Players and Teams Emerge
With a stable league structure in place, teams and players could get down to the business of playing ball. From 1905-20, teams like the Chicago Cubs, New York Giants and Philadelphia Athletics displayed their prowess. The first baseball stars began to emerge. Names like Ty Cobb, Honus Wagner, Cy Young and Walter Johnson and Cy became common on the sports pages.
In 1914, a young left-handed pitcher joined the Boston Red Sox. In 1916, he won 23 games and had an ERA of 1.75. Yet pitching is not what made George Herman Ruth famous. Babe Ruth knew how to hit a baseball. He became the games first great hitter. In 1920, Ruth hit 54 home runs, more than any American League team except the Yankees who he happened to play for.
Scandal Hits the Big Leagues
Since the days of the NAPBP, baseball had always been somewhat suspect in the eyes of its fans. Rumors of gambling and underhanded activities regularly circulated. The suspicion reached a fever pitch when the talented Chicago White Sox somehow managed to lose the 1919 World Series to the underdog Cincinnati Reds.
In 1921, eight White Sox players were tried on charges of accepting $100,000 to intentionally lose the series. The players were acquitted but the damage was done. The Black Sox scandal, it became known, had besmirched the game.
To help recover from the scandal, baseball appointed its first commissioner, a truly independent party who had no financial stake in the game. Baseball chose a federal judge, Kenesaw Mountain Landis. Landis laid down strict conditions for taking the job.
He wanted absolute control. The leagues gave it to him and his first act as commissioner was banning the eight White Sox players implicated in the game-fixing scandal from baseball for life. (Click Here for two excellent books: “Blackball – the Black Sox and the Babe” and “The Pitch that Killed” written about the 1920’s era in Baseball)
On the Rebound
It took the heavy hand of Commissioner Landis, the star power of Babe Ruth along with exciting teams and rivalries to bring baseball back into favor with its fans. The New York Yankees emerged as the powerhouse team of the 1920s. The 1927 Yankees had an amazing lineup of hitters anchored by Ruth. The Yankee batting order was so strong it was called “Murderer’s Row.” Joining Ruth on “the row” were centerfielder Earle Combs (batting average .356), shortstop Mark Koenig (.285), first baseman Lou Gehrig (.373), left fielder Bob Meusel (.337) and second baseman Tony Lazzeri (.309). Ruth’s 1927 batting average was .356. Between 1920-40, the Yankees won eight World Series championships, and another three American League titles.
Depression and Baseball in United States history
Baseball was important to national moral during the Great Depression. Radio had began to broadcast baseball games during the 1920s bringing action to fans who couldn’t make it to the ballpark for afternoon games. This connection to the game proved especially valuable during the dark decade of the 1930s. To keep fan interest in the game alive, baseball created the Most Valuable Player award in 1933. The all-star game was started in 1936 and the Baseball Hall of Fame was established in 1936. These actions all helped baseball survive the depression and created much-needed national heroes.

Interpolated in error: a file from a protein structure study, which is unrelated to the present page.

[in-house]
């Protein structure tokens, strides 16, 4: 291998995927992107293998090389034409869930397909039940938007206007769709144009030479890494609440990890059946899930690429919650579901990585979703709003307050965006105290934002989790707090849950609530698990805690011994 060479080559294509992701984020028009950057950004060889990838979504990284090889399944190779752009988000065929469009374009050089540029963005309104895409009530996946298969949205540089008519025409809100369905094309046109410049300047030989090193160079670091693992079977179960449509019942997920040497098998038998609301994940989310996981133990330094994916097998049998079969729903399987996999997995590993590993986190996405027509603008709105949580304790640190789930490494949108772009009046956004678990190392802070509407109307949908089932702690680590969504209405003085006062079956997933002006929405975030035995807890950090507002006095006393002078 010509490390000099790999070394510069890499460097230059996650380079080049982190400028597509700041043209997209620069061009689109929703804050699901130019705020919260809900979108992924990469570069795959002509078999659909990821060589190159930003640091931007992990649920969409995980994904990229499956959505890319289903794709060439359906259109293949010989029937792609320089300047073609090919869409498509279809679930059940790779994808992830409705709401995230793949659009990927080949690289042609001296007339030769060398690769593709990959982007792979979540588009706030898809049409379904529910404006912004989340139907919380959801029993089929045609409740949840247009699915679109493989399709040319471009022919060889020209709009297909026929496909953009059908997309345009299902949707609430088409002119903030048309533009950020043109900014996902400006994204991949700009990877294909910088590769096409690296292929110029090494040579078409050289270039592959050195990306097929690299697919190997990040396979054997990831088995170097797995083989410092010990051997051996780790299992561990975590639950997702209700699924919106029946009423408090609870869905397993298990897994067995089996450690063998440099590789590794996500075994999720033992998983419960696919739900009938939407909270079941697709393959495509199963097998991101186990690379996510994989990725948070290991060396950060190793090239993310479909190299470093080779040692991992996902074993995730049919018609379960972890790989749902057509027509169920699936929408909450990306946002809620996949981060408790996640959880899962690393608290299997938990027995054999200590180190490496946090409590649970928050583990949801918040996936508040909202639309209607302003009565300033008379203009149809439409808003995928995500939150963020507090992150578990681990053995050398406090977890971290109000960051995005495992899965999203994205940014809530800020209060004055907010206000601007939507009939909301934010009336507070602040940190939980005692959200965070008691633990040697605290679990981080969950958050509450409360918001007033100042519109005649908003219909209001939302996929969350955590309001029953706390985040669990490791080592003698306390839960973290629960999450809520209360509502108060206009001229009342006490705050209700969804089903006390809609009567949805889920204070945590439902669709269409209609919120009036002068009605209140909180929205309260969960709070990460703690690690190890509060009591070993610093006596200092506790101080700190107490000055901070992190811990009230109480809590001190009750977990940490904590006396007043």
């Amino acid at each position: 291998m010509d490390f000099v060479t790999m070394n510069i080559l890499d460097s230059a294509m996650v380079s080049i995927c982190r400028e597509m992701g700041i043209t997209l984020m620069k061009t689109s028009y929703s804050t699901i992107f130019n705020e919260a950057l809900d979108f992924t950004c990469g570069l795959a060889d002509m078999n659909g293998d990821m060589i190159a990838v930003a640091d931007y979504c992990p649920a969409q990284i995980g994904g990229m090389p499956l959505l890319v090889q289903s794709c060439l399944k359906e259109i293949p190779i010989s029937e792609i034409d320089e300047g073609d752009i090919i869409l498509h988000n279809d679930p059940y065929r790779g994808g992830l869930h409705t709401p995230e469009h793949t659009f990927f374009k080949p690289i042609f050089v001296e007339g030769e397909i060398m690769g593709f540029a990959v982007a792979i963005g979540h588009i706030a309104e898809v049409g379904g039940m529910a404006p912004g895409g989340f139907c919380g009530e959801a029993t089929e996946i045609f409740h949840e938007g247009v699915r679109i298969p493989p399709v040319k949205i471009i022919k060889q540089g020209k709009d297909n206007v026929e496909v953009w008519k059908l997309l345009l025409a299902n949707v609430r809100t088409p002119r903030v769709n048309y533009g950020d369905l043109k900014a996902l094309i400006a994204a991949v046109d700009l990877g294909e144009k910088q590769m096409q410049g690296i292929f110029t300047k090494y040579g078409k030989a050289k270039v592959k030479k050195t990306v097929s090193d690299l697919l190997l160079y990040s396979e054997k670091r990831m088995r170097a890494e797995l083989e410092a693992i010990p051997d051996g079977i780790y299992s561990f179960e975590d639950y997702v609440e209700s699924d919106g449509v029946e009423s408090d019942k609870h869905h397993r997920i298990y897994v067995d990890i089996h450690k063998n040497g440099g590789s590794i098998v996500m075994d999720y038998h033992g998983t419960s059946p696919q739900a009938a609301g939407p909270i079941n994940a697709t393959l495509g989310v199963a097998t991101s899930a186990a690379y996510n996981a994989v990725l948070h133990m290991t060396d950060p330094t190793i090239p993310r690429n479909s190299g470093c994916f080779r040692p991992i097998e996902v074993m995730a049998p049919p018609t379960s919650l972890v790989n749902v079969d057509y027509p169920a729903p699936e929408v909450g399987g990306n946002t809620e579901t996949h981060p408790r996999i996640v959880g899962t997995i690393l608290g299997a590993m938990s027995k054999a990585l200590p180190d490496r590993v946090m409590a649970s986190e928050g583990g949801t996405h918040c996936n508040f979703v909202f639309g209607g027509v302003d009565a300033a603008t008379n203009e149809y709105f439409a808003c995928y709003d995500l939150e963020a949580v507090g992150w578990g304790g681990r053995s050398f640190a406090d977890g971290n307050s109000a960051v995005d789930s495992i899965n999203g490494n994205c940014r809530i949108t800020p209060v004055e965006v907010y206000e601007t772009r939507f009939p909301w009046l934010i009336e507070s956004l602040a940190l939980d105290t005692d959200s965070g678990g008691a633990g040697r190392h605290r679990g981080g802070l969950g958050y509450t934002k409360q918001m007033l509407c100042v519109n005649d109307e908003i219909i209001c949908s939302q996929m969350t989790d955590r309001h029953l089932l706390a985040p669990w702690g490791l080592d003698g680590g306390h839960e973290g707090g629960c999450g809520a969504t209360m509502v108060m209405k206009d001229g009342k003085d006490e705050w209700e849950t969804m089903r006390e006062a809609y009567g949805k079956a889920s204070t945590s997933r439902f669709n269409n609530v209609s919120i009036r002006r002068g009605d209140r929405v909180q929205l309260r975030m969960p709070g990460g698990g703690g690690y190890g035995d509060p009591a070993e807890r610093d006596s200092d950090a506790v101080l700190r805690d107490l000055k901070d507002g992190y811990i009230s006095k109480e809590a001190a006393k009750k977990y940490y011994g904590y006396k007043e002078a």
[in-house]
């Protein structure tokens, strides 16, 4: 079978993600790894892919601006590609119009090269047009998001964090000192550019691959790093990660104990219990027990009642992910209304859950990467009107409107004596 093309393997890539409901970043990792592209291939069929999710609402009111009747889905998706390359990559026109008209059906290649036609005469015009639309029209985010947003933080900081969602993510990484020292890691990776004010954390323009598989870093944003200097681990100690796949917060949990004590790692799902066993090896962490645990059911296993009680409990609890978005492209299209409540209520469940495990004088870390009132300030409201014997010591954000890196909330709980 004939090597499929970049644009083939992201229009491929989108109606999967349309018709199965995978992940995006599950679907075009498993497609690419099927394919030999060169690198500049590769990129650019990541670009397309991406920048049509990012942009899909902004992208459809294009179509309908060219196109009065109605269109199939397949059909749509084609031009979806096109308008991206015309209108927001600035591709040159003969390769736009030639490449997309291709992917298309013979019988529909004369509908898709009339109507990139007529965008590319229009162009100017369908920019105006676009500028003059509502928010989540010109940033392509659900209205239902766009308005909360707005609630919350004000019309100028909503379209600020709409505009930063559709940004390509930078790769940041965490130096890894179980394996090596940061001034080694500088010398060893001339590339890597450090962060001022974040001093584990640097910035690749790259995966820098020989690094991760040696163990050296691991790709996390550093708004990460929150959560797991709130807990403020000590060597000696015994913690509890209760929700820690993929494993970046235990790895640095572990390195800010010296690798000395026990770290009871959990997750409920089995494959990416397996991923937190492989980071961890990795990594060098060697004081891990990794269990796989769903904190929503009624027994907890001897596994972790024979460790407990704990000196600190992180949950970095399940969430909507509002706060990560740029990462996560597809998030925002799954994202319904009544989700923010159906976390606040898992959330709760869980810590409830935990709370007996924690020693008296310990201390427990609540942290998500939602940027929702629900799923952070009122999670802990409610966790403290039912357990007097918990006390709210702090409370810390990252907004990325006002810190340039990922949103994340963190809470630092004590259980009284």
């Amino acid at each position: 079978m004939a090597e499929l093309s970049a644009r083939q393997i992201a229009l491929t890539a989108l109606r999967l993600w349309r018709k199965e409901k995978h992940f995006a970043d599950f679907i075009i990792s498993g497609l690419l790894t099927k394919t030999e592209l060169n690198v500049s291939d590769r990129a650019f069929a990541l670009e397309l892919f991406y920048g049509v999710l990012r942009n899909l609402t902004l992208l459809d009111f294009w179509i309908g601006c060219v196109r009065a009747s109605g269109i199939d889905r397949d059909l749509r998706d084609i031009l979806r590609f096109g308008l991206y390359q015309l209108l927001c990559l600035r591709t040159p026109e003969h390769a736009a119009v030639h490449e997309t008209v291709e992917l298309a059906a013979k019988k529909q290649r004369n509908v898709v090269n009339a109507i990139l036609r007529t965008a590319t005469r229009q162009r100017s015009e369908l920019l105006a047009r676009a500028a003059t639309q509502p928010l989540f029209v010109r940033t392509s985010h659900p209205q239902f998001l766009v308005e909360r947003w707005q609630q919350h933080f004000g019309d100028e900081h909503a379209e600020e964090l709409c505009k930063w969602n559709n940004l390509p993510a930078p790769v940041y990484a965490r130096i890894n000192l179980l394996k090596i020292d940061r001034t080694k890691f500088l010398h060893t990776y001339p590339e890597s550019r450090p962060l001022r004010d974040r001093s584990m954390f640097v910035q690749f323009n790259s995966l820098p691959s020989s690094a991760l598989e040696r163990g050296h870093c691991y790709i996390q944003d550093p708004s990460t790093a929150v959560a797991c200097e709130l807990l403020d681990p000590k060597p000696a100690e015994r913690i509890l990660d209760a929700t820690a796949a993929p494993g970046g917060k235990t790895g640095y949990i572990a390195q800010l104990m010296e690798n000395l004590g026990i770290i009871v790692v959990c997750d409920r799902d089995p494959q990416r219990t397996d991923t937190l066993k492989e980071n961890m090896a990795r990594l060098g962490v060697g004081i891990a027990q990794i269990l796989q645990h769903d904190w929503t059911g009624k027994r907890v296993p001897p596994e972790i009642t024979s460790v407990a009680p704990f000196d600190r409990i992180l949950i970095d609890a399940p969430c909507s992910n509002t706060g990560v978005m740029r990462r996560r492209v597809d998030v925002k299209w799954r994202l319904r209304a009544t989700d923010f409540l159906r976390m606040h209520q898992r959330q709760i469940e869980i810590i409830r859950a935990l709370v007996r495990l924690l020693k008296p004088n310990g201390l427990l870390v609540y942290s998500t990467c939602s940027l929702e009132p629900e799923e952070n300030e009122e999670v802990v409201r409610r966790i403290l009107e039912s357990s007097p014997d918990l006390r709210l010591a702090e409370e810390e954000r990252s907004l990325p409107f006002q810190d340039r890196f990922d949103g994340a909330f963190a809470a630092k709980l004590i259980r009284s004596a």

MVPs and Inaugural Hall of Fame Class
In 1935, the first ever major league night game was played at Crosley field in Cincinnati. Now fans who worked during the day could enjoy an evening ball game. By 1941, 11 of the 16 major league clubs had lighted fields. The Chicago Cubs waited until 1988 to add lights to Wrigley Field.
When the United State entered the Second World War, many professional baseball players joined the military. Chicago Cubs owner P.K. Wrigley was slow to light his ballpark, but quick to provide a wartime alternative to professional baseball. Wrigley started a women’s pro league. Fans flocked to see the women play.
Baseball’s Best Move
In 1946, major league baseball did what it should have done decades before. In that historic year, Jackie Robinson signed a minor league contract with the Brooklyn Dodgers. In 1947 when Robinson joined the Dodgers, he became the first black major league baseball player of the 20th century. In the 1840s, two black players, brothers Moses and Welday Walker had played pro ball for Toledo, until the atmosphere and abuse they endured from fans, opponents and even teammates became unbearable.
There was no official rule keeping black players out of major league baseball. Before the Dodger’s Branch Rickey, however, club owners simply wouldn’t sign them. Robinson’s introduction into major league baseball was not easy. Fans would taunt the first baseman and opposing pitchers threw at his head. But Robinson handled it all with dignity and let his talent quiet the critics. He was named 1947 Rookie of the Year after he scored 125 runs and stole a league-leading 29 bases.
While black players were shut out of the majors, they formed their own league. Negro League teams crossed the country on barnstorming tours playing any team that would take them on. As many as 50,000 fans attended Negro League All Star games. The talent and quality of play in the Negro Leagues was on par with the major leagues and everyone knew it.